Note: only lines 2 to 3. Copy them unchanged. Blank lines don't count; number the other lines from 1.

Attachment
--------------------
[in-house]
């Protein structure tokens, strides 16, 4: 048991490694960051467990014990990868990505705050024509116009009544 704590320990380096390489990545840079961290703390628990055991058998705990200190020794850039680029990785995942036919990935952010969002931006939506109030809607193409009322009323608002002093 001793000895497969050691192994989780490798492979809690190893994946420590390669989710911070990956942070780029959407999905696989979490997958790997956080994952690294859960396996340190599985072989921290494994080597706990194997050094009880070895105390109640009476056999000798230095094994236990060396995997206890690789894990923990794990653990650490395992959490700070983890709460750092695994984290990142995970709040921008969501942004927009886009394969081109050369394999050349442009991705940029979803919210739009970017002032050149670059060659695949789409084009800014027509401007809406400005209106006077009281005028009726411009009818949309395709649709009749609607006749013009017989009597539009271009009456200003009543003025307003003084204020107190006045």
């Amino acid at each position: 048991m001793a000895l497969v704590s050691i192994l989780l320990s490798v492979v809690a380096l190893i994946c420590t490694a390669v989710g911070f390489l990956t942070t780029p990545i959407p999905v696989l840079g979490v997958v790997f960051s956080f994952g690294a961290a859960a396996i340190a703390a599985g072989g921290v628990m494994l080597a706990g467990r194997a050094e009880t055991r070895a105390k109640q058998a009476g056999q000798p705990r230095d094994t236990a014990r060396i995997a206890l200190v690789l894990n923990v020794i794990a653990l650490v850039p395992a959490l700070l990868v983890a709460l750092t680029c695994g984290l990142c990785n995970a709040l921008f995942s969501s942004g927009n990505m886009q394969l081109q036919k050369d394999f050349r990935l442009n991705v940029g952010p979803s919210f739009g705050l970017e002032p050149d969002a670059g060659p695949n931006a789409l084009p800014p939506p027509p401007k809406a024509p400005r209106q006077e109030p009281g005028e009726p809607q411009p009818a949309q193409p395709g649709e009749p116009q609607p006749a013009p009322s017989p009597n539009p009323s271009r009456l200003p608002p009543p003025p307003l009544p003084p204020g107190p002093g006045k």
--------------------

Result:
């Protein structure tokens, strides 16, 4: 048991490694960051467990014990990868990505705050024509116009009544 704590320990380096390489990545840079961290703390628990055991058998705990200190020794850039680029990785995942036919990935952010969002931006939506109030809607193409009322009323608002002093 001793000895497969050691192994989780490798492979809690190893994946420590390669989710911070990956942070780029959407999905696989979490997958790997956080994952690294859960396996340190599985072989921290494994080597706990194997050094009880070895105390109640009476056999000798230095094994236990060396995997206890690789894990923990794990653990650490395992959490700070983890709460750092695994984290990142995970709040921008969501942004927009886009394969081109050369394999050349442009991705940029979803919210739009970017002032050149670059060659695949789409084009800014027509401007809406400005209106006077009281005028009726411009009818949309395709649709009749609607006749013009017989009597539009271009009456200003009543003025307003003084204020107190006045």
């Amino acid at each position: 048991m001793a000895l497969v704590s050691i192994l989780l320990s490798v492979v809690a380096l190893i994946c420590t490694a390669v989710g911070f390489l990956t942070t780029p990545i959407p999905v696989l840079g979490v997958v790997f960051s956080f994952g690294a961290a859960a396996i340190a703390a599985g072989g921290v628990m494994l080597a706990g467990r194997a050094e009880t055991r070895a105390k109640q058998a009476g056999q000798p705990r230095d094994t236990a014990r060396i995997a206890l200190v690789l894990n923990v020794i794990a653990l650490v850039p395992a959490l700070l990868v983890a709460l750092t680029c695994g984290l990142c990785n995970a709040l921008f995942s969501s942004g927009n990505m886009q394969l081109q036919k050369d394999f050349r990935l442009n991705v940029g952010p979803s919210f739009g705050l970017e002032p050149d969002a670059g060659p695949n931006a789409l084009p800014p939506p027509p401007k809406a024509p400005r209106q006077e109030p009281g005028e009726p809607q411009p009818a949309q193409p395709g649709e009749p116009q609607p006749a013009p009322s017989p009597n539009p009323s271009r009456l200003p608002p009543p003025p307003l009544p003084p204020g107190p002093g006045k």